Any type of visual or material culture originating from the continent of Africa is referred to as African art. One of the world's most varied and avant-garde aesthetic legacies is the arts and material culture of the African continent. Despite the tendency of many casual observers to generalize "traditional" African art, the continent is actually home to several peoples, societies, and civilizations, each with its own distinct visual culture. Even with such extreme variation, there do appear to be some common creative motifs when looking at the entirety of African visual culture.

African art has its roots in a time long before written history. 6000-year-old sculptures are preserved in the Sahara Desert in Niger by African rock art. The earliest sculptures that have been found date back to 500 BCE and are from the Nok civilisation of Nigeria. African art was heavily influenced by Sub-Saharan Africa as well as the cultural arts of the western tribes, objects from ancient Egypt, and regional crafts from the south. The art frequently represented the wealth of the surrounding nature through abstract representations of animals, plants, or natural patterns and shapes.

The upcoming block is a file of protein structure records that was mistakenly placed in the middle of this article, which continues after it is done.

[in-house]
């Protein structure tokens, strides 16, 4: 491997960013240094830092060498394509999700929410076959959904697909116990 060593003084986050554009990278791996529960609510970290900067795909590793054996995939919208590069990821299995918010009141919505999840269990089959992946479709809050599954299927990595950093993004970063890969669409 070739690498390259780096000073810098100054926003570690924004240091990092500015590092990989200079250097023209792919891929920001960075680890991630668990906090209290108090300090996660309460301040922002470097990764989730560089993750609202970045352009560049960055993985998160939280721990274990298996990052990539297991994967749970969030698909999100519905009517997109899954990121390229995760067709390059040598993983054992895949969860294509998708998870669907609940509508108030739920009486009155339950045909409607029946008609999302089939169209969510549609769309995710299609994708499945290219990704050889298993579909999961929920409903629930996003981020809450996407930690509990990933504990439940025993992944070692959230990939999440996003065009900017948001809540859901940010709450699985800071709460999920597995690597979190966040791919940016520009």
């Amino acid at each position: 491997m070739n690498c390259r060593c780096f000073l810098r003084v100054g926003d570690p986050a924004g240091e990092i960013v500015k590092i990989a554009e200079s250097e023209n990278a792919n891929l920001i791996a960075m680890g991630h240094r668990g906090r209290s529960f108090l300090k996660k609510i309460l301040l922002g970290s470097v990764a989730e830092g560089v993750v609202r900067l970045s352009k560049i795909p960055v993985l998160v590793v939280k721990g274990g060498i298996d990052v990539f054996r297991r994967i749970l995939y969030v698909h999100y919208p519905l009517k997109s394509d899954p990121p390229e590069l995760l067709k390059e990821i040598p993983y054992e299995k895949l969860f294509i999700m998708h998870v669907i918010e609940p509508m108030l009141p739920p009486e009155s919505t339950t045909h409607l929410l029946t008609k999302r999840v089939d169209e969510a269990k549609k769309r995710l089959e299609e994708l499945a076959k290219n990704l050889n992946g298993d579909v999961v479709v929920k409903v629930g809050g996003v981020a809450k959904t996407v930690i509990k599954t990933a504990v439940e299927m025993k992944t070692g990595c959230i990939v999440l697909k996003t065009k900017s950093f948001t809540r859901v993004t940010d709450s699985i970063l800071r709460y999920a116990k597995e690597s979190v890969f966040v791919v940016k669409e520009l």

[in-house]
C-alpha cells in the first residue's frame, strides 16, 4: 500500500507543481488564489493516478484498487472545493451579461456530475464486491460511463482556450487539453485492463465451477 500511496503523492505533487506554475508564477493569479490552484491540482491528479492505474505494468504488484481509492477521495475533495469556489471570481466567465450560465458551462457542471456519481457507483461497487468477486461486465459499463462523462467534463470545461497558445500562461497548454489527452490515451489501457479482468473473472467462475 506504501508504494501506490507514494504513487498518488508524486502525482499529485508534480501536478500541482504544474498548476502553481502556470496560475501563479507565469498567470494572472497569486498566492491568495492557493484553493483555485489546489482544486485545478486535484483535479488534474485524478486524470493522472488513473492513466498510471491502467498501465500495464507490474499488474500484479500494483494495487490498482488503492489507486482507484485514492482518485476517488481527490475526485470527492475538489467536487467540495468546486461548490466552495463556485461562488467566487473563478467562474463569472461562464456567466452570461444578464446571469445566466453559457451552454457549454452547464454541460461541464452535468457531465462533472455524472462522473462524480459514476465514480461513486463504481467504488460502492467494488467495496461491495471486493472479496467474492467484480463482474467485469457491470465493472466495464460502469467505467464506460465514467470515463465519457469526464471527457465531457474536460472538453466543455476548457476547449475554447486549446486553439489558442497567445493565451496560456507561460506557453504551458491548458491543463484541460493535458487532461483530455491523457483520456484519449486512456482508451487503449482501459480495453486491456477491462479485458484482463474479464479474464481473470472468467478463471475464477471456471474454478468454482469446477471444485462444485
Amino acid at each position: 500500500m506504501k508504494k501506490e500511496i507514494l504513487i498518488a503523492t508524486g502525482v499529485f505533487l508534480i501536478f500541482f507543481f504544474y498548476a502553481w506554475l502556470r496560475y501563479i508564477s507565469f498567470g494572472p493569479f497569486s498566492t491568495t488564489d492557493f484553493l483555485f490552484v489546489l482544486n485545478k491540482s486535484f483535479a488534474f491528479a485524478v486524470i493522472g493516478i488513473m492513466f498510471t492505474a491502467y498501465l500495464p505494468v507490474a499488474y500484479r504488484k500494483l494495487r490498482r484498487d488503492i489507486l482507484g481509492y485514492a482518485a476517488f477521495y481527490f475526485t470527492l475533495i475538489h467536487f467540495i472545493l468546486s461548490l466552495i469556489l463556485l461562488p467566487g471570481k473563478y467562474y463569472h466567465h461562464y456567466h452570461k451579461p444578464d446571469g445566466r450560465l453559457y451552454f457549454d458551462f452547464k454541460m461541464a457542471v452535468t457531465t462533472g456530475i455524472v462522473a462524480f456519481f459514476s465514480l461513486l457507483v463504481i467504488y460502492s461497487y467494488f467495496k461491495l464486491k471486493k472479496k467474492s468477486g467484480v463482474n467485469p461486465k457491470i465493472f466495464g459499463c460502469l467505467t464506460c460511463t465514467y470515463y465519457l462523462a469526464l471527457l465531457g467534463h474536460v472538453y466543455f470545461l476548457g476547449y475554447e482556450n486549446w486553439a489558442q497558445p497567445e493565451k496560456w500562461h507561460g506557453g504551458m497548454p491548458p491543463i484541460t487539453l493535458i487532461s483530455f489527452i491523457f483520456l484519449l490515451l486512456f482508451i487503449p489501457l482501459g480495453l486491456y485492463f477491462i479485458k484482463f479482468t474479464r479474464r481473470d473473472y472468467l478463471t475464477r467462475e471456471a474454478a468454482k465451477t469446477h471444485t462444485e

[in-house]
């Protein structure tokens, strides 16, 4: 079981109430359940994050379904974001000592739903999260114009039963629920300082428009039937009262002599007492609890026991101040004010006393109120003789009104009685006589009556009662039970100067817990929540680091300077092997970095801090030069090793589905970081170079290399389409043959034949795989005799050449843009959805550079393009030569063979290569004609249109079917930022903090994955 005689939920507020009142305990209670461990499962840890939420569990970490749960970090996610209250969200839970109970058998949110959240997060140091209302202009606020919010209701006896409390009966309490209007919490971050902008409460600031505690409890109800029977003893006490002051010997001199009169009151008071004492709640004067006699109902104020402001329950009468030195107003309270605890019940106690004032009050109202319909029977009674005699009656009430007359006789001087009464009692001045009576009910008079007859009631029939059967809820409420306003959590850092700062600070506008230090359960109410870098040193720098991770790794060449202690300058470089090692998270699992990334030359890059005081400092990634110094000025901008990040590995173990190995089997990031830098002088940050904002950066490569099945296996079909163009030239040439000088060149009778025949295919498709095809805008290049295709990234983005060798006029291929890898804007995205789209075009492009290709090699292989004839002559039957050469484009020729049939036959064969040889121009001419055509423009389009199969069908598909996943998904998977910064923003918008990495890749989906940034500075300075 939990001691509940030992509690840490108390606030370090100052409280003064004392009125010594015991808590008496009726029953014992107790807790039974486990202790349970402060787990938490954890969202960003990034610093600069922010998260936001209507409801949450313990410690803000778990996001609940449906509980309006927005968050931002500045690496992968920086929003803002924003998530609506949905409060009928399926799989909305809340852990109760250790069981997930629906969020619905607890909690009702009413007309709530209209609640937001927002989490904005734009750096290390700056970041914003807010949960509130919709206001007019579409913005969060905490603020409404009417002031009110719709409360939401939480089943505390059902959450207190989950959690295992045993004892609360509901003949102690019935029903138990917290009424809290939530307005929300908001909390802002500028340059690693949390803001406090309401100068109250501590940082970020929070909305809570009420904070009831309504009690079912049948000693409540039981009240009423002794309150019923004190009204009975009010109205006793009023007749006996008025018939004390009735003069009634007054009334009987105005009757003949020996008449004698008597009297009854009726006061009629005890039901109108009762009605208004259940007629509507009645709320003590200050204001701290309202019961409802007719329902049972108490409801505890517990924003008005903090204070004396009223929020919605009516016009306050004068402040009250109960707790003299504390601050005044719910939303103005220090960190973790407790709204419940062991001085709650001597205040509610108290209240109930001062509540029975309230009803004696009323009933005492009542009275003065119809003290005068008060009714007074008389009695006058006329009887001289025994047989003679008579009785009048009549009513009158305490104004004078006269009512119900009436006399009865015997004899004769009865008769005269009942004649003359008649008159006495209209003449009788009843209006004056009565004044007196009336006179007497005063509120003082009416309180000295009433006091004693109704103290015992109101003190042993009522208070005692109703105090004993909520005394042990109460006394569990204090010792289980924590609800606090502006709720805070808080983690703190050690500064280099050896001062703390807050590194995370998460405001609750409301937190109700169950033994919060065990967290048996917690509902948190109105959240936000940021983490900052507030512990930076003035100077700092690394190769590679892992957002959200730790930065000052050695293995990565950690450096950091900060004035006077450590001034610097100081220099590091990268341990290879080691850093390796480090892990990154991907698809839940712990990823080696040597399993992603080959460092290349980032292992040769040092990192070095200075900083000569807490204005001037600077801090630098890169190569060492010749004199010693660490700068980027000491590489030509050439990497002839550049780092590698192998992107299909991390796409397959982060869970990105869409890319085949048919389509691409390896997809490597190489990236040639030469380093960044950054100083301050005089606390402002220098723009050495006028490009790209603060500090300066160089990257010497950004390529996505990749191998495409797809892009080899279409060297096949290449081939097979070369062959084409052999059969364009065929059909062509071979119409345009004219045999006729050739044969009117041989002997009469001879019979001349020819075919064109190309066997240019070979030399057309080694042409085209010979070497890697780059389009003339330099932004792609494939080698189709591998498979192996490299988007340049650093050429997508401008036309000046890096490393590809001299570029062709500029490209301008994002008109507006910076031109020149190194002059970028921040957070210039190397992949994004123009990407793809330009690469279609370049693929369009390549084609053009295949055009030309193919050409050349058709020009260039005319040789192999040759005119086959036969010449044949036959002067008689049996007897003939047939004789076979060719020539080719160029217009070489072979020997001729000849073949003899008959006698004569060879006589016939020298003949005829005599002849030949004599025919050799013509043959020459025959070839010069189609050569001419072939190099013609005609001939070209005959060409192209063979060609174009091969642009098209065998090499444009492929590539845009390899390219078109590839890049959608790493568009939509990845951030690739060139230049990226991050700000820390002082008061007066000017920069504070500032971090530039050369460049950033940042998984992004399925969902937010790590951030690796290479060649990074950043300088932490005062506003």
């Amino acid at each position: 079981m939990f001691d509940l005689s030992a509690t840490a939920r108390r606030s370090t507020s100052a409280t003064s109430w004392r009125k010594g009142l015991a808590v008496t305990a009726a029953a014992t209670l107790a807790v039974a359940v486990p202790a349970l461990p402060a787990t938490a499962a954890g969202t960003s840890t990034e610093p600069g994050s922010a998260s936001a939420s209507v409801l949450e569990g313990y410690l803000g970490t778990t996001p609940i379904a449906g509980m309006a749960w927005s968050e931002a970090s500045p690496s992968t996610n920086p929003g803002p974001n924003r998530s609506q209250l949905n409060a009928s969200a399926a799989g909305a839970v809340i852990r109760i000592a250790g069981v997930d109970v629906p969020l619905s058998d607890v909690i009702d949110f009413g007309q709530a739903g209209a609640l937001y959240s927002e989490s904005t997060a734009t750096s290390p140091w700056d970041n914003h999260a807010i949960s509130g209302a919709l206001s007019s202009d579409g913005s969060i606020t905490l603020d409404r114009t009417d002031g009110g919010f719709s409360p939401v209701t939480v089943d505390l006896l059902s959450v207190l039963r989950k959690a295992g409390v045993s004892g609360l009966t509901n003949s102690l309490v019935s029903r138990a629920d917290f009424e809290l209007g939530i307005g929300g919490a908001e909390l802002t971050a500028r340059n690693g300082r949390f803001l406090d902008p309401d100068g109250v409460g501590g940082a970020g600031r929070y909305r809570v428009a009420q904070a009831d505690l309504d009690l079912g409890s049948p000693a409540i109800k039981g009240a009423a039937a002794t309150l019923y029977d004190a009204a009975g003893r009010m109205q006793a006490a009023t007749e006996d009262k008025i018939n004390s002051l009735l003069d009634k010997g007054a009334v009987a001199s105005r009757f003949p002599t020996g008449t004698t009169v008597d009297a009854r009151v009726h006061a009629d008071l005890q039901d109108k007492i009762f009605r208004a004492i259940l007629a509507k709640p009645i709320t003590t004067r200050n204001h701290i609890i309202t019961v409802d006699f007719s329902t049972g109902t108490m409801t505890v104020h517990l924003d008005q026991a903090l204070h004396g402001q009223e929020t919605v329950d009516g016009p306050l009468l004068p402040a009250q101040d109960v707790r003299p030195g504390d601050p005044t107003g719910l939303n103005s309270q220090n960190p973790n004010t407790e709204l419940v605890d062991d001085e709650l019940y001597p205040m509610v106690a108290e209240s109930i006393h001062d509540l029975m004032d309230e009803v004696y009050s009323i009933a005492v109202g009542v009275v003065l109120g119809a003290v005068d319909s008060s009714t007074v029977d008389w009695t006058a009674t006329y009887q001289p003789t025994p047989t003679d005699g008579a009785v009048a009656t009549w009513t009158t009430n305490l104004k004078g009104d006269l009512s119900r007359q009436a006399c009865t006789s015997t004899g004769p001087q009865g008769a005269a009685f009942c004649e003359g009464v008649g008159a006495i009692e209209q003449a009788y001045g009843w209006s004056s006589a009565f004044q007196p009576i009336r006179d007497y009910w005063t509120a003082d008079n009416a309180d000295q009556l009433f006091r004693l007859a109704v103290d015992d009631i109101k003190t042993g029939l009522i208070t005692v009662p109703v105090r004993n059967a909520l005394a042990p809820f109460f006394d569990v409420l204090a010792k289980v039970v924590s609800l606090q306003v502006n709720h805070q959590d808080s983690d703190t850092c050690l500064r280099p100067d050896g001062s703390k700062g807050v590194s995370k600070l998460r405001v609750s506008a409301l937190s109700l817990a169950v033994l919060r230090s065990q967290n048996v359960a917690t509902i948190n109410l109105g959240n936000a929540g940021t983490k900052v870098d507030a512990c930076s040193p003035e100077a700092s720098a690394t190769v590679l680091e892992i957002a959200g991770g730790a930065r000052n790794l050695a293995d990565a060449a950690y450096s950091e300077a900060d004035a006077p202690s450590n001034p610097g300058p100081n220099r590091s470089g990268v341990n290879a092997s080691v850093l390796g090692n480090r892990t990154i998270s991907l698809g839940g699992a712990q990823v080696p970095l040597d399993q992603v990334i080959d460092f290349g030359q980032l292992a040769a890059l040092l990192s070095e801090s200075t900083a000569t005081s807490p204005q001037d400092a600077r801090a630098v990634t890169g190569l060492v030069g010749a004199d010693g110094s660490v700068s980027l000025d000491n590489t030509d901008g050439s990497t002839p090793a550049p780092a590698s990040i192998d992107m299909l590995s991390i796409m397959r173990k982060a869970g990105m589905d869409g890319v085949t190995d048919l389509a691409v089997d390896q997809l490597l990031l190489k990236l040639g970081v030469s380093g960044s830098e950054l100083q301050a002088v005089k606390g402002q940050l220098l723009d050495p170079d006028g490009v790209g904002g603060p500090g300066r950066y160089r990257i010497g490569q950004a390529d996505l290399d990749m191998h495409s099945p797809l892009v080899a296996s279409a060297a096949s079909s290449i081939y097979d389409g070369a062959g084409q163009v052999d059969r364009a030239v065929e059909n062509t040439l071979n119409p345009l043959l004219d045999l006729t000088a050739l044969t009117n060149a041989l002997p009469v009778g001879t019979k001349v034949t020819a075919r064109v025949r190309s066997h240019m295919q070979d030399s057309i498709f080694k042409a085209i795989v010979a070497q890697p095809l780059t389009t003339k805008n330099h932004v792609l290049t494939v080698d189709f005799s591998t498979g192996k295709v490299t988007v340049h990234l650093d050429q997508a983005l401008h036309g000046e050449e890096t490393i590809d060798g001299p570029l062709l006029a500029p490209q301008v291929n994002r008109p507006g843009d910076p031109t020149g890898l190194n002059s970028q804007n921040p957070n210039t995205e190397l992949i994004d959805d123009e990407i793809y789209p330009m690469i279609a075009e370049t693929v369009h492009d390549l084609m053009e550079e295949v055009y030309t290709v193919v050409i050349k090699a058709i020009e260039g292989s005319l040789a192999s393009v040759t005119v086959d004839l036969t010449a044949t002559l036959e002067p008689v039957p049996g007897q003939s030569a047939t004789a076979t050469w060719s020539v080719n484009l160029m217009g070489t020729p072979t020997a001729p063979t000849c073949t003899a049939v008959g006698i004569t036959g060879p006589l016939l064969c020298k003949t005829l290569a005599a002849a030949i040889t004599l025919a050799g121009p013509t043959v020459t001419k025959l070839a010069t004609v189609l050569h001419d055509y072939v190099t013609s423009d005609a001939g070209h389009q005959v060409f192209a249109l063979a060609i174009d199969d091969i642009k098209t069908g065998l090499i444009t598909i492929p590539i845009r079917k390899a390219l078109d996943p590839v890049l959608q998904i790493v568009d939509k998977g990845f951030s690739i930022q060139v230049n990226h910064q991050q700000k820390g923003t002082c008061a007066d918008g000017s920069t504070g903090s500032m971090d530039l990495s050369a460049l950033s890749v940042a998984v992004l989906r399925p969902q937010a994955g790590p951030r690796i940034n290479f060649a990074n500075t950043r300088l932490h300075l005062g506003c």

A fantastic and vibrant modern art culture exists throughout Africa. Up until recently, this was tragically understudied because academics and art buyers focused more on "traditional" African arts. Zerihuna Yetmgeta, Olu Oguibe, Lubaina Himid, and Bill Bidjocka are notable contemporary artists. Johannesburg, South Africa, and Dakar, Senegal, both host biennials of art. The works of many modern African painters can be found in museum collections and can fetch significant prices at art auctions. Despite this, many contemporary African artists frequently struggle to find a market for their creations. Contemporary African art frequently draws extensively on its traditional forebears. Ironically, Westerners perceive this concentration on abstraction as a copy of European and American cubist and totemic artists like Picasso and Matisse
 African art is functional. It serves a purpose, bringing healing and spreading positivity.

credits: Petra Udeh/ToluRock